I will speak first of our ancestors, for it is right and seemly that now, when we are lamenting the dead, a tribute should be paid to their memory. There has never been a time when they did not inhabit this land, which by their valor they will have handed down from generation to generation, and we have received from them a free state. But if they were worthy of praise, still more were our fathers, who added to their inheritance, and after many a struggle transmitted to us their sons this great empire. And we ourselves assembled here today, who are still most of us in the vigor of life, have carried the work of improvement further, and have richly endowed our city with all things, so that she is sufficient for herself both in peace and war. Of the military exploits by which our various possessions were acquired, or of the energy with which we or our fathers drove back the tide of war, Hellenic or Barbarian, I will not speak; for the tale would be long and is familiar to you. But before I praise the dead, I should like to point out by what principles of action we rose ~ to power, and under what institutions and through what manner of life our
empire became great. For I conceive that such thoughts are not unsuited to the occasion, and that
this numerous assembly of citizens and strangers may profitably listen to them.

Our form of government does not enter into rivalry with the institutions of others. Our government does not copy our neighbors’, but is an example to them. It is true that we are called a democracy, for the administration is in the hands of the many and not of the few. But while there exists equal justice to all and alike in their private disputes, the claim of excellence is also recognized; and when a citizen is in any way distinguished, he is preferred to the public service, not as a matter of privilege, but as the reward of merit. Neither is poverty an obstacle, but a man may benefit his country whatever the obscurity of his condition. There is no exclusiveness in our public life, and in our private business we are not suspicious of one another, nor angry with our neighbor if he does what he likes; we do not put on sour looks at him which, though harmless, are not pleasant. While we are thus unconstrained in our private business, a spirit of reverence pervades our public acts; we are prevented from doing wrong by respect for the authorities and for the laws, having a particular regard to those which are ordained for the protection of the injured as well as those unwritten laws which bring upon the transgressor of them the reprobation of the general sentiment.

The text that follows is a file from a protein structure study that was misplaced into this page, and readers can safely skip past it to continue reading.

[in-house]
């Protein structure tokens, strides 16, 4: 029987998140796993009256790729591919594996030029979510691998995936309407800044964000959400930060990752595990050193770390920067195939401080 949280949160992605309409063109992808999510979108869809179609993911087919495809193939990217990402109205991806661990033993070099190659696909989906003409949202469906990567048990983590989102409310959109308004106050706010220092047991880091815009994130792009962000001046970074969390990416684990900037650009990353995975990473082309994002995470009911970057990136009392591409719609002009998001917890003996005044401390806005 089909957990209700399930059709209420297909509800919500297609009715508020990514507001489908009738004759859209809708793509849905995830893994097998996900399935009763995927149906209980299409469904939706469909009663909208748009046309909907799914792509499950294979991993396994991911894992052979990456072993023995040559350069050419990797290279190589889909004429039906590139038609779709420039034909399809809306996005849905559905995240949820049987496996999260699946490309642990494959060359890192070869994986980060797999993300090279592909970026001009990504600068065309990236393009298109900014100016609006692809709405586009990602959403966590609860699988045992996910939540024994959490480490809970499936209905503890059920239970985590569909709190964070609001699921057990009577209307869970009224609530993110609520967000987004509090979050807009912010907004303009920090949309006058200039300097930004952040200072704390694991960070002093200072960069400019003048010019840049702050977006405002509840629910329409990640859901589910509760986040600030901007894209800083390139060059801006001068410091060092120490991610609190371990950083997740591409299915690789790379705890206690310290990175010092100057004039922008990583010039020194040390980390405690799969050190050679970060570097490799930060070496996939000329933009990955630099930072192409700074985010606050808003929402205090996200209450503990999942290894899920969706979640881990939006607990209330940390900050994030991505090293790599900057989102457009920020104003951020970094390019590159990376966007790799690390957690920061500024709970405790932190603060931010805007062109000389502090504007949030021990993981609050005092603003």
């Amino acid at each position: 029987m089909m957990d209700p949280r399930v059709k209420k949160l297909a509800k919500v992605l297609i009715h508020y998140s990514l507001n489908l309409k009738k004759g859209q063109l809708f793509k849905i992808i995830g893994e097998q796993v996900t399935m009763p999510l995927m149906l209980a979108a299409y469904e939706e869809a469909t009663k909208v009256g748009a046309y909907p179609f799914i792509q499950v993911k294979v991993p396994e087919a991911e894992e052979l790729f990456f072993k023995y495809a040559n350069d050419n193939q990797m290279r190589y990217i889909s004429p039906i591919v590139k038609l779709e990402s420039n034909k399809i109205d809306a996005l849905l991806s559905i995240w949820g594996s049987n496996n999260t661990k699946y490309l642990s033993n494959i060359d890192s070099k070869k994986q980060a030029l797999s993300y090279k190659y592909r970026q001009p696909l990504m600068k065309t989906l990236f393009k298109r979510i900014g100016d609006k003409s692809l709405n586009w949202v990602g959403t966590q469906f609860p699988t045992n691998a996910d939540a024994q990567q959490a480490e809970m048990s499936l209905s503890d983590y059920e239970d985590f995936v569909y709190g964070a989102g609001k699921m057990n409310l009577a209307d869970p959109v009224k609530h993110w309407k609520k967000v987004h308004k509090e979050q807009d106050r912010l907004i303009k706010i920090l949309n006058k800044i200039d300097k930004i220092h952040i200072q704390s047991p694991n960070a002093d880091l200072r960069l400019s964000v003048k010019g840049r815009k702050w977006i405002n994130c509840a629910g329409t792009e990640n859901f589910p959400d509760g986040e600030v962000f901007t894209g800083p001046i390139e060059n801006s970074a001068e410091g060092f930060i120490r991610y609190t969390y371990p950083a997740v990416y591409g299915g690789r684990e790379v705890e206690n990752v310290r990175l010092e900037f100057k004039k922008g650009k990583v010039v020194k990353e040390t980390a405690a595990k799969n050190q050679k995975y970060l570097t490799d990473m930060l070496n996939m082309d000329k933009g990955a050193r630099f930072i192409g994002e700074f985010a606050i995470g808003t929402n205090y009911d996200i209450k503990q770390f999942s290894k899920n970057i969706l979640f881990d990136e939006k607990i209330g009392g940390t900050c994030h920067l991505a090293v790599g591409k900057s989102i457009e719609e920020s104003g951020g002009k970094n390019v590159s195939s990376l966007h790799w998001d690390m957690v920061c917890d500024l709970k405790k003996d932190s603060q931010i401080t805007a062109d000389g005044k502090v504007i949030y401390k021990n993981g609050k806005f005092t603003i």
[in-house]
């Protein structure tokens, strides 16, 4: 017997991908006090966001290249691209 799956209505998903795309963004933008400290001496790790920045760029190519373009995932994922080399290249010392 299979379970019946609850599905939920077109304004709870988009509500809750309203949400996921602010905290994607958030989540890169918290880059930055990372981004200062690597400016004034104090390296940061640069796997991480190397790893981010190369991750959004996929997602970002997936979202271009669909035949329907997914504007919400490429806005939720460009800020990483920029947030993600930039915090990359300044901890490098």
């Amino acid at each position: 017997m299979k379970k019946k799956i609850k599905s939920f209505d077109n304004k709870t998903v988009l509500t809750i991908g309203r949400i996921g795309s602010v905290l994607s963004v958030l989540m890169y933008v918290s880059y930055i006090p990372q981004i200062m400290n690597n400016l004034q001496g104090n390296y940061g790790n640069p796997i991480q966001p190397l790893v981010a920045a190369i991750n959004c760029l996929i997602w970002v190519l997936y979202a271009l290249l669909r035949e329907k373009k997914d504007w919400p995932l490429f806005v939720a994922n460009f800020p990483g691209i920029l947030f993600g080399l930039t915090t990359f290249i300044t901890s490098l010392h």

And we have not forgotten to provide for our weary spirits many relaxations from toil; we have regular games and sacrifices throughout the year; our homes are beautiful and elegant; and the delight which we daily feel in all these things helps to banish sorrow. Because of the greatness of our city the fruits of the whole earth flow in upon us; so that we enjoy the goods of other countries as freely as our own.

Then, again, our military training is in many respects superior to that of our adversaries. Our city is thrown open to the world, though and we never expel a foreigner and prevent him from seeing or learning anything of which the secret if revealed to an enemy might profit him. We rely not upon management or trickery, but upon our own hearts and hands. And in the matter of education, whereas they from early youth are always undergoing laborious exercises which are to make them brave, we live at ease, and yet are equally ready to face the perils which they face. And here is the proof: The Lacedaemonians come into Athenian territory not by themselves, but with their whole confederacy following; we go alone into a neighbor’s country; and although our opponents are fighting for their homes and we on a foreign soil, we have seldom any difficulty in overcoming them. Our enemies have never yet felt our united strength, the care of a navy divides our attention, and on land we are obliged to send our own citizens everywhere. But they, if they meet and defeat a part of our army, are as proud as if they had routed us all, and when defeated they pretend to have been vanquished by us all.